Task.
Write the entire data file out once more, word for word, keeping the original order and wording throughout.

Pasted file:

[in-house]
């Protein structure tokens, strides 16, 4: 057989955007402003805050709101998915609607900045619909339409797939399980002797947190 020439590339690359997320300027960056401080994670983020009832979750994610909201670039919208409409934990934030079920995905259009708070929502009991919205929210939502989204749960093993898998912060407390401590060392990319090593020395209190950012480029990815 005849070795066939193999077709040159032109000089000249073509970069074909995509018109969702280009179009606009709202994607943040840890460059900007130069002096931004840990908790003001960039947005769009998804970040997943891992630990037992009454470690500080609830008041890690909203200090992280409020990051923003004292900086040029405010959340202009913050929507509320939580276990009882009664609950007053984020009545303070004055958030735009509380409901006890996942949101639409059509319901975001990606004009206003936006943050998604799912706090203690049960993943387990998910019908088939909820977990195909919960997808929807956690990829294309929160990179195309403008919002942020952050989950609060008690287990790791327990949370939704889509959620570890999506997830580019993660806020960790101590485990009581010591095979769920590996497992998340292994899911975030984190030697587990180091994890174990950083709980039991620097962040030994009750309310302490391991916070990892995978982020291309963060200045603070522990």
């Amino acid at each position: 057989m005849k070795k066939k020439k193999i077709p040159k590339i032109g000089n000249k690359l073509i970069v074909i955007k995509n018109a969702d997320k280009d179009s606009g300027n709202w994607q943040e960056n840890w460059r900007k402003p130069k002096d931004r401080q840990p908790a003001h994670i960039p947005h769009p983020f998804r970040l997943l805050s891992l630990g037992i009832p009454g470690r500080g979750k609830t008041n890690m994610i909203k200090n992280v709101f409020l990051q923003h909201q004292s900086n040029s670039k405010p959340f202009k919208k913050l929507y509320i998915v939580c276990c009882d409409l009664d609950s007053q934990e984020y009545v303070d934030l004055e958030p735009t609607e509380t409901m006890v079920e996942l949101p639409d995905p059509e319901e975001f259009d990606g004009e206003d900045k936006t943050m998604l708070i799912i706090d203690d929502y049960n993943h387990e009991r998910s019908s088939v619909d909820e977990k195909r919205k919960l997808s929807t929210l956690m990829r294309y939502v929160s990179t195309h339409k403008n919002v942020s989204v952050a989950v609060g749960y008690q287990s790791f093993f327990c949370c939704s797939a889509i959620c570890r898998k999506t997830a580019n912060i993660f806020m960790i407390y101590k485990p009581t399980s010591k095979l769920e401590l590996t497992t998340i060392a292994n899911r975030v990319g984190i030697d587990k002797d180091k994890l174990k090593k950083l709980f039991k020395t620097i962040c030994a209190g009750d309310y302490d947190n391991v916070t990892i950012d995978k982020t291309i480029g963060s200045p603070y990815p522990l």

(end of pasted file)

[in-house]
């Protein structure tokens, strides 16, 4: 057989955007402003805050709101998915609607900045619909339409797939399980002797947190 020439590339690359997320300027960056401080994670983020009832979750994610909201670039919208409409934990934030079920995905259009708070929502009991919205929210939502989204749960093993898998912060407390401590060392990319090593020395209190950012480029990815 005849070795066939193999077709040159032109000089000249073509970069074909995509018109969702280009179009606009709202994607943040840890460059900007130069002096931004840990908790003001960039947005769009998804970040997943891992630990037992009454470690500080609830008041890690909203200090992280409020990051923003004292900086040029405010959340202009913050929507509320939580276990009882009664609950007053984020009545303070004055958030735009509380409901006890996942949101639409059509319901975001990606004009206003936006943050998604799912706090203690049960993943387990998910019908088939909820977990195909919960997808929807956690990829294309929160990179195309403008919002942020952050989950609060008690287990790791327990949370939704889509959620570890999506997830580019993660806020960790101590485990009581010591095979769920590996497992998340292994899911975030984190030697587990180091994890174990950083709980039991620097962040030994009750309310302490391991916070990892995978982020291309963060200045603070522990």
């Amino acid at each position: 057989m005849k070795k066939k020439k193999i077709p040159k590339i032109g000089n000249k690359l073509i970069v074909i955007k995509n018109a969702d997320k280009d179009s606009g300027n709202w994607q943040e960056n840890w460059r900007k402003p130069k002096d931004r401080q840990p908790a003001h994670i960039p947005h769009p983020f998804r970040l997943l805050s891992l630990g037992i009832p009454g470690r500080g979750k609830t008041n890690m994610i909203k200090n992280v709101f409020l990051q923003h909201q004292s900086n040029s670039k405010p959340f202009k919208k913050l929507y509320i998915v939580c276990c009882d409409l009664d609950s007053q934990e984020y009545v303070d934030l004055e958030p735009t609607e509380t409901m006890v079920e996942l949101p639409d995905p059509e319901e975001f259009d990606g004009e206003d900045k936006t943050m998604l708070i799912i706090d203690d929502y049960n993943h387990e009991r998910s019908s088939v619909d909820e977990k195909r919205k919960l997808s929807t929210l956690m990829r294309y939502v929160s990179t195309h339409k403008n919002v942020s989204v952050a989950v609060g749960y008690q287990s790791f093993f327990c949370c939704s797939a889509i959620c570890r898998k999506t997830a580019n912060i993660f806020m960790i407390y101590k485990p009581t399980s010591k095979l769920e401590l590996t497992t998340i060392a292994n899911r975030v990319g984190i030697d587990k002797d180091k994890l174990k090593k950083l709980f039991k020395t620097i962040c030994a209190g009750d309310y302490d947190n391991v916070t990892i950012d995978k982020t291309i480029g963060s200045p603070y990815p522990l």